MP Kevin Vuong faces summary military trial for failing to disclose charge

Toronto MP Kevin Vuong, a Navy reservist, faces a summary military trial on Wednesday for failing to disclose that he was criminally charged with sexual assault in 2019.

If found guilty, Vuong could be slapped with what the Navy describes as a “severe reprimand”.

The military began investigating the case last fall after the liberals cut ties with Vuong days before the federal election. The party said Vuong, 33, did not tell them about a sexual assault charge that was filed in 2019 and dropped later that year.

Vuong denied any wrongdoing and said the episode stemmed from a “fanciful claim.”

On Wednesday, Vuong will appear before Deputy Commander of the Naval Reserve, Captain Etienne Landry, in Montreal to face a service charge under the National Defense Act for “conduct to the prejudice of good order and discipline.”

Captain Etienne Landry, Deputy Commander of the Naval Reserve, will act as the presiding officer for the summary trial of Kevin Vuong. (Twitter/NAVRESNAV)

Naval Reserve spokesman Lt. Robert Moore told CBC News that Vuong “has the right to admit none, some or all of the details of the charge.”

Members are required to inform their commanding officer if they are arrested by a civilian authority. Court documents show Vuong was charged in April 2019 in Toronto with a single count of sexual assault, which the Crown withdrew six months later.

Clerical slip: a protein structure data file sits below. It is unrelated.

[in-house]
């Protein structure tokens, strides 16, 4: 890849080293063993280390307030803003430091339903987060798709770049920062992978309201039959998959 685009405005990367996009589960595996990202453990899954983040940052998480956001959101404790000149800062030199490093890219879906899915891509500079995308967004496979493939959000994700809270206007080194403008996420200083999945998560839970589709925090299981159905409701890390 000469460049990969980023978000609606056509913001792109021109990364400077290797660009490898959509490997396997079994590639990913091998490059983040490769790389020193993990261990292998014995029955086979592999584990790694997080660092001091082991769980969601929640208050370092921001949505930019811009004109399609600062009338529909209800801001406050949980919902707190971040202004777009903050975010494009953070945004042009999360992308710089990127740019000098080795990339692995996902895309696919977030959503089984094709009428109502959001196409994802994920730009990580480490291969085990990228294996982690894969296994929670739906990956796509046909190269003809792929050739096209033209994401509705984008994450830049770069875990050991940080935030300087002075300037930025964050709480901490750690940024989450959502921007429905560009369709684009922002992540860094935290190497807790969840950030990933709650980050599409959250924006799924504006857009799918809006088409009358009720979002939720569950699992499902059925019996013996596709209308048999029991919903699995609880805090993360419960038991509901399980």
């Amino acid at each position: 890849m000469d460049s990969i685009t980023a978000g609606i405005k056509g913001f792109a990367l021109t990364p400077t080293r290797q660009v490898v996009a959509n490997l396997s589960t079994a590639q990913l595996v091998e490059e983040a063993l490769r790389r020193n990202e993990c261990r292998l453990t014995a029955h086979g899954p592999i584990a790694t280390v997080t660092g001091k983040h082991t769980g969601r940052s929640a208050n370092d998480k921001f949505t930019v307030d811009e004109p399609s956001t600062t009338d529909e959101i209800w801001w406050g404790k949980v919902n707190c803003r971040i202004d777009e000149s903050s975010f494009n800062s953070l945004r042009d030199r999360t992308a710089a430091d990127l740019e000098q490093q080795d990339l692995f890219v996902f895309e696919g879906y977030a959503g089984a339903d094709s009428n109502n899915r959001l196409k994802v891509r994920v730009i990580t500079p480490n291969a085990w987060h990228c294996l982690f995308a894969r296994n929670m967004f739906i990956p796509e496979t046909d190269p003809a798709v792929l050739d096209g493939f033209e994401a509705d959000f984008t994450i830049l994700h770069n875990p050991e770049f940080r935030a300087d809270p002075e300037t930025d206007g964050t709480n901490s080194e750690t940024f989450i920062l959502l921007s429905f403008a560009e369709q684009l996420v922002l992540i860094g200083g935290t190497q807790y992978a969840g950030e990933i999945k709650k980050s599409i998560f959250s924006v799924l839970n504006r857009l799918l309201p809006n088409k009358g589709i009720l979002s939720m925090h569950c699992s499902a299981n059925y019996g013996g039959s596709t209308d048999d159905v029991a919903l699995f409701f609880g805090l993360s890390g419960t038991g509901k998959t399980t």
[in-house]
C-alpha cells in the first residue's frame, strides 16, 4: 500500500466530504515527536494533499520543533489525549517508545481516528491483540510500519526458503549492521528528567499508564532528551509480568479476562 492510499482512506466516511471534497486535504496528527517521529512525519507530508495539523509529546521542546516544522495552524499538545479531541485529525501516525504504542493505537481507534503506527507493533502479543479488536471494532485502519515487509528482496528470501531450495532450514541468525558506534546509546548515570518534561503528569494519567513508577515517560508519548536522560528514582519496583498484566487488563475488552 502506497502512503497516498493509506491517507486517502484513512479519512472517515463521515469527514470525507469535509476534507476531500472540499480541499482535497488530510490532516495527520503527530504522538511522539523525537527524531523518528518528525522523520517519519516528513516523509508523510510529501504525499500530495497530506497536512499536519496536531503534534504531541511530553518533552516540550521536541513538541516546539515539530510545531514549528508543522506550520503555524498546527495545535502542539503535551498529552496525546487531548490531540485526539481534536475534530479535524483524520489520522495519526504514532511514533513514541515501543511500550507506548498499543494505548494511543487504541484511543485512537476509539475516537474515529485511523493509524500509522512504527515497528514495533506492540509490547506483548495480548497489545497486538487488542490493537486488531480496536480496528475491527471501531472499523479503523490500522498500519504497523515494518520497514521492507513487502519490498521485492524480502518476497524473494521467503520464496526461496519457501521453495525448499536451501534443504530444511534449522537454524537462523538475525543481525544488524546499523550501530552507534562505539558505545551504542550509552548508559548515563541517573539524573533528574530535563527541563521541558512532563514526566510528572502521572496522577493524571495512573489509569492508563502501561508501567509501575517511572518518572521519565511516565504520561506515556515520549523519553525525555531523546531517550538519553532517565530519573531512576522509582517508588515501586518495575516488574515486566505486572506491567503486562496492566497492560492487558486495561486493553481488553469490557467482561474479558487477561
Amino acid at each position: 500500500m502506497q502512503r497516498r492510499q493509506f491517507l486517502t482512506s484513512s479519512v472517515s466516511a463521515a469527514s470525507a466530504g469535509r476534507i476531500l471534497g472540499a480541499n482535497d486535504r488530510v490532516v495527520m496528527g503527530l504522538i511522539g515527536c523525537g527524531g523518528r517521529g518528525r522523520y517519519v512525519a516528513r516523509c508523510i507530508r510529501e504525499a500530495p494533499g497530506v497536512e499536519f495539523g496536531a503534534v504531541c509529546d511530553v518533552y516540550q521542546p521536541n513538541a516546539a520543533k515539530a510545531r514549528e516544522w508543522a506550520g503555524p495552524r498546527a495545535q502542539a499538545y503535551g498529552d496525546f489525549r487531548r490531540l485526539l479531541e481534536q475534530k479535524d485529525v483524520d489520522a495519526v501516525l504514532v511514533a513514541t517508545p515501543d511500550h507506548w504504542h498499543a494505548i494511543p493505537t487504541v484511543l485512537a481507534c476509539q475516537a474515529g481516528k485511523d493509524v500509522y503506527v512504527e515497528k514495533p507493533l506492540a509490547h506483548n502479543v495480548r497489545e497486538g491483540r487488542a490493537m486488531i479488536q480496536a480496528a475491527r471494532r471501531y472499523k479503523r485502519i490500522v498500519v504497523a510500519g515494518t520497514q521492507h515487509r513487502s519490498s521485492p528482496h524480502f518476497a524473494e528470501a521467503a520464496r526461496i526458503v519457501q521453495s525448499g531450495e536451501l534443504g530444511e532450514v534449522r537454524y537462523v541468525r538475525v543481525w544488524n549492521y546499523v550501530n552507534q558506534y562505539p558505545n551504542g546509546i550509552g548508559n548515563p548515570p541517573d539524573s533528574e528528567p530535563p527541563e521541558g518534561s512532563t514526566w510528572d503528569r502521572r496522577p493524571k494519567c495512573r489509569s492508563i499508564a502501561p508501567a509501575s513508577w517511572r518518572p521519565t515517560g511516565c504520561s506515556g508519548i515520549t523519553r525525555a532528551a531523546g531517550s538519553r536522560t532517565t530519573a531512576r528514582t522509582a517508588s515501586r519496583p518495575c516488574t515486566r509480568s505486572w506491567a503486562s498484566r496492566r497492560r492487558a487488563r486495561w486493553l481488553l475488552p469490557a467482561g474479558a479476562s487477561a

“The accused has elected to be tried summarily, and the Deputy Commander of the Naval Reserve (who will be the presiding officer), has elected to try the accused himself in order to maintain transparency with the public and members of the Naval Reserve while pursuing justice in the most appropriate manner,” Moore said in an email.

Vuong, who holds the rank of second lieutenant, was given the choice between a court martial or a summary trial, which is used in the military to deal with less serious offences.

Independent MP for Spadina-Fort York Kevin Vuong stands during Question Period Wednesday, March 23, 2022 in Ottawa. (Adrian Wyld/The Canadian Press)

Moore said if Vuong is found guilty, his sentence could include a fine of up to 60% of his basic monthly salary as a Navy reservist. He could also face a reprimand, or even a “severe reprimand”.

“The penalties of a severe reprimand and reprimand are intended to stand out as a stain on the offender’s career record,” the Department of National Defense website said. states.

Vuong told CBC in an email earlier this year that he was “assisting the Navy’s investigation” through his attorney.

The only independent member of the House of Commons, Vuong represents the downtown Toronto riding of Spadina–Fort York. Although the Liberals fired him last fall, the decision came too late for the election. The ballots still listed him as the Liberal candidate.

he once Told a voter he hoped to one day join the Liberals, but Vuong appears to have turned against his former party since then.

In recent weeks, he has been critical of Ottawa’s immigration policies and said on social media that Ontarians are being “cheated” by the Liberal government when they buy gas at the pump.